Play the Ball Where the Monkey Drops It

I recently was told a story about when the British colonised India. They were in Calcutta and some of the English people were trying to establish a Golf Course.

However, there was a problem – Monkey’s surrounded the Golf Course – and Image result for tee shotwhatever it was about the game of golf, these monkeys really enjoyed both watching and taking part in the Game of Golf. So when one of the Golfers took a swing and knocked the ball into the Fairway, these Monkeys would run along, grab the Ball, and start throwing it around.

Obviously, the Golfers didn’t like this, so they tried doing a few different things to solve the problem.

The first thing that they did to try to control this situation was to build high fences around the Golf Course – not such a great idea considering it’s was Monkeys that they were trying to keep out! Not surprisingly – the Monkeys just climbed the fences and carried https://i2.wp.com/www.golfvacationinsider.com/wp-content/uploads/2014/03/costa-rica-monkeys.jpgon with their game.

The next thing they tried to do was to lure the monkeys away from the Golf Course. I don’t know what they did – maybe they shook bananas at the monkeys – but when they were shaking the bananas at some of the Monkey’s, some of the Monkeys went after the bananas  and the rest ignored them.

The third thing attempted was to capture the Monkeys, but for every one that they captured, there was another Monkey or two, left.

They couldn’t solve the problem and decided that they had to bring about an innovation – and the innovation was a ground rule that said – ‘from now on we play the ball wherever the Monkey drops it.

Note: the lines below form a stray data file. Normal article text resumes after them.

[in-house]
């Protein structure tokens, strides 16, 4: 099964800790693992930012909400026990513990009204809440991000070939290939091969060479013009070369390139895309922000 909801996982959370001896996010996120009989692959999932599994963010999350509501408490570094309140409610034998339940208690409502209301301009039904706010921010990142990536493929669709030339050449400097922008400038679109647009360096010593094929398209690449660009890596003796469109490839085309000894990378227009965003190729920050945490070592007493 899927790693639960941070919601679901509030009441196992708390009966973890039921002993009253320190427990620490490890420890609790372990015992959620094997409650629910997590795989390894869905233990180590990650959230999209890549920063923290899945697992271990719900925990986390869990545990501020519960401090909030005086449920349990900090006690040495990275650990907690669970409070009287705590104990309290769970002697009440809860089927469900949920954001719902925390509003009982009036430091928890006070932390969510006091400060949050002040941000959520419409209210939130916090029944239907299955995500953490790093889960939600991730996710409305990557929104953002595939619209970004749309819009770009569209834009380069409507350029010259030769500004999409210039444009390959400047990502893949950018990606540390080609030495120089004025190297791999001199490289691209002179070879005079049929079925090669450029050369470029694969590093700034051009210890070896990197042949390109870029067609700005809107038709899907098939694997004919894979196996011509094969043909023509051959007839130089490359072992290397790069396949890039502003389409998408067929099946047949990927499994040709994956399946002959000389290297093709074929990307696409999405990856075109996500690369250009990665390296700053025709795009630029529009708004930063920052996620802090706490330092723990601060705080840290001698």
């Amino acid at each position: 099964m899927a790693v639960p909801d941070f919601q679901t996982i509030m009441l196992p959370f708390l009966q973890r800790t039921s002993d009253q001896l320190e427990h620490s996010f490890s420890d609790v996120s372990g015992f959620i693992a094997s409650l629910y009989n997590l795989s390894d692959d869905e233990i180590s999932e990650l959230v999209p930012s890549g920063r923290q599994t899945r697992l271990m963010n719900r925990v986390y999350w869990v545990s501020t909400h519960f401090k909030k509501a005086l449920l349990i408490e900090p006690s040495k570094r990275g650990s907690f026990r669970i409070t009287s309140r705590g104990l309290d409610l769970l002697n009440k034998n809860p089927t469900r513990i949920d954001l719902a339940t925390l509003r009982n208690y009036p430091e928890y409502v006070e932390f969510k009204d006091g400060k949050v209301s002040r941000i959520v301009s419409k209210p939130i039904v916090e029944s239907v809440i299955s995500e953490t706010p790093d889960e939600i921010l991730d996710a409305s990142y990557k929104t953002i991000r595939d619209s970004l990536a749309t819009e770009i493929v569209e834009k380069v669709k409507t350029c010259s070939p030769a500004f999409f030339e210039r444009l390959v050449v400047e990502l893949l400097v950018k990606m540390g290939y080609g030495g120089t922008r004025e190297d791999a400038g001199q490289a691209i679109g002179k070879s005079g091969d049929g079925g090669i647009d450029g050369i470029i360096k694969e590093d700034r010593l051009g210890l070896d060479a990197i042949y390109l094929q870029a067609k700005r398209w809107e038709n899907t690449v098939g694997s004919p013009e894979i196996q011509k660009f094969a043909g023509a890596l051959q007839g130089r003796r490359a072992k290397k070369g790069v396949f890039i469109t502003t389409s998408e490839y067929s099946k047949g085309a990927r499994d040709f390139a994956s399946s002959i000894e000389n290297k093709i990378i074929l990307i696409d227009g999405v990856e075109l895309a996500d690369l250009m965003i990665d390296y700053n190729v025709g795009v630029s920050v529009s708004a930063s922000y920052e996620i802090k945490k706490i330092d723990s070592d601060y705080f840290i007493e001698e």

As you can imagine, playing this way could be rather frustrating. For example, the ball is driven well down the fairway close to the hole – only to have a monkey run off with it and drop it somewhere far from the hole. On the other hand, the opposite sometimes happened. A terrible shot might be picked up and delivered close to the cup. It didn’t take long before golfers realized that golf on that particular course was quite similar to our experience of life – there are good breaks and there are bad breaks and we cannot entirely control the outcome of the game called life.

Like it or not, life is all about playing the ball where the monkey drops it. 

That means that many times in life you will have to play the ball from the rough.

Life has a way of messing with our game plan. We tee life up just the way we like it and make a good swing for success, and then things change; sickness, opposition, Image result for Golf balls in the roughfinancial hardship, relational breakdown, betrayal, divorce or our own poor choices, and we find ourselves with a bad lie playing out of the rough.

In moments like that we must master the skill of playing the ball where life drops it! It has been well said that life is 10% what we make of it but 90% is how we respond to adversity.

We cannot control what happens around us, but we can control what happens within us in response to what happens around us.

In life, sometimes you will have to just play the ball where the Monkey drops it.

 

 

You Have No Idea